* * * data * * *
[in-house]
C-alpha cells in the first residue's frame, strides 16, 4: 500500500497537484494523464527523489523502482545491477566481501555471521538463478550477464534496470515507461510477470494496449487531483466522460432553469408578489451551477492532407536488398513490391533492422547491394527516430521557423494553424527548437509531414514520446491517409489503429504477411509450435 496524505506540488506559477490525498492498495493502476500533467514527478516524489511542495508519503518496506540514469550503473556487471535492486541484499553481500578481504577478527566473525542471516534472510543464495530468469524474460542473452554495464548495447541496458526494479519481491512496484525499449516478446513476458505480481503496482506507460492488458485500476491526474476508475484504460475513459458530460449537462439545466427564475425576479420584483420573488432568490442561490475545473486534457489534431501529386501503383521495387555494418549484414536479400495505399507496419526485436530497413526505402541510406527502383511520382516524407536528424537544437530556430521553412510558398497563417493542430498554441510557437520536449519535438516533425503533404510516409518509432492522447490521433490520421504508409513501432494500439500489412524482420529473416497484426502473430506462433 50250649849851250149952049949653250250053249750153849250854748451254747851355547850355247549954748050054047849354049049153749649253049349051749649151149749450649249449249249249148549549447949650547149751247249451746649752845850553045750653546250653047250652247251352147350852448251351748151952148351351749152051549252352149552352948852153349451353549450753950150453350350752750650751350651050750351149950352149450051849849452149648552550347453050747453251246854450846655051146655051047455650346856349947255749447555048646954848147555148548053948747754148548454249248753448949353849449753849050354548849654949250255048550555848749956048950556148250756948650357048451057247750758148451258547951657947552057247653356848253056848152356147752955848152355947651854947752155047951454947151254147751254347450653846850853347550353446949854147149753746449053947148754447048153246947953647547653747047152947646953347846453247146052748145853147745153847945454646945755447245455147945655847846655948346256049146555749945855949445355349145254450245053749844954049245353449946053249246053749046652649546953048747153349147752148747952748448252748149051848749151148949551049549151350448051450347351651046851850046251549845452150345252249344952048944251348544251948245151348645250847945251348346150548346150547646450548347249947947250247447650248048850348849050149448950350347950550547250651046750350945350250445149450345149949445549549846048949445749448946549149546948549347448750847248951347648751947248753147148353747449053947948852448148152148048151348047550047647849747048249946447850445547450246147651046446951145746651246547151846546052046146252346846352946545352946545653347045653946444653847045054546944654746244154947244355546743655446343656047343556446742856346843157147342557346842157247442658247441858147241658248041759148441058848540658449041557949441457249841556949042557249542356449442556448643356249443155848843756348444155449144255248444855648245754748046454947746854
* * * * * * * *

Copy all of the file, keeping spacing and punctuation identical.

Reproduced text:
[in-house]
C-alpha cells in the first residue's frame, strides 16, 4: 500500500497537484494523464527523489523502482545491477566481501555471521538463478550477464534496470515507461510477470494496449487531483466522460432553469408578489451551477492532407536488398513490391533492422547491394527516430521557423494553424527548437509531414514520446491517409489503429504477411509450435 496524505506540488506559477490525498492498495493502476500533467514527478516524489511542495508519503518496506540514469550503473556487471535492486541484499553481500578481504577478527566473525542471516534472510543464495530468469524474460542473452554495464548495447541496458526494479519481491512496484525499449516478446513476458505480481503496482506507460492488458485500476491526474476508475484504460475513459458530460449537462439545466427564475425576479420584483420573488432568490442561490475545473486534457489534431501529386501503383521495387555494418549484414536479400495505399507496419526485436530497413526505402541510406527502383511520382516524407536528424537544437530556430521553412510558398497563417493542430498554441510557437520536449519535438516533425503533404510516409518509432492522447490521433490520421504508409513501432494500439500489412524482420529473416497484426502473430506462433 50250649849851250149952049949653250250053249750153849250854748451254747851355547850355247549954748050054047849354049049153749649253049349051749649151149749450649249449249249249148549549447949650547149751247249451746649752845850553045750653546250653047250652247251352147350852448251351748151952148351351749152051549252352149552352948852153349451353549450753950150453350350752750650751350651050750351149950352149450051849849452149648552550347453050747453251246854450846655051146655051047455650346856349947255749447555048646954848147555148548053948747754148548454249248753448949353849449753849050354548849654949250255048550555848749956048950556148250756948650357048451057247750758148451258547951657947552057247653356848253056848152356147752955848152355947651854947752155047951454947151254147751254347450653846850853347550353446949854147149753746449053947148754447048153246947953647547653747047152947646953347846453247146052748145853147745153847945454646945755447245455147945655847846655948346256049146555749945855949445355349145254450245053749844954049245353449946053249246053749046652649546953048747153349147752148747952748448252748149051848749151148949551049549151350448051450347351651046851850046251549845452150345252249344952048944251348544251948245151348645250847945251348346150548346150547646450548347249947947250247447650248048850348849050149448950350347950550547250651046750350945350250445149450345149949445549549846048949445749448946549149546948549347448750847248951347648751947248753147148353747449053947948852448148152148048151348047550047647849747048249946447850445547450246147651046446951145746651246547151846546052046146252346846352946545352946545653347045653946444653847045054546944654746244154947244355546743655446343656047343556446742856346843157147342557346842157247442658247441858147241658248041759148441058848540658449041557949441457249841556949042557249542356449442556448643356249443155848843756348444155449144255248444855648245754748046454947746854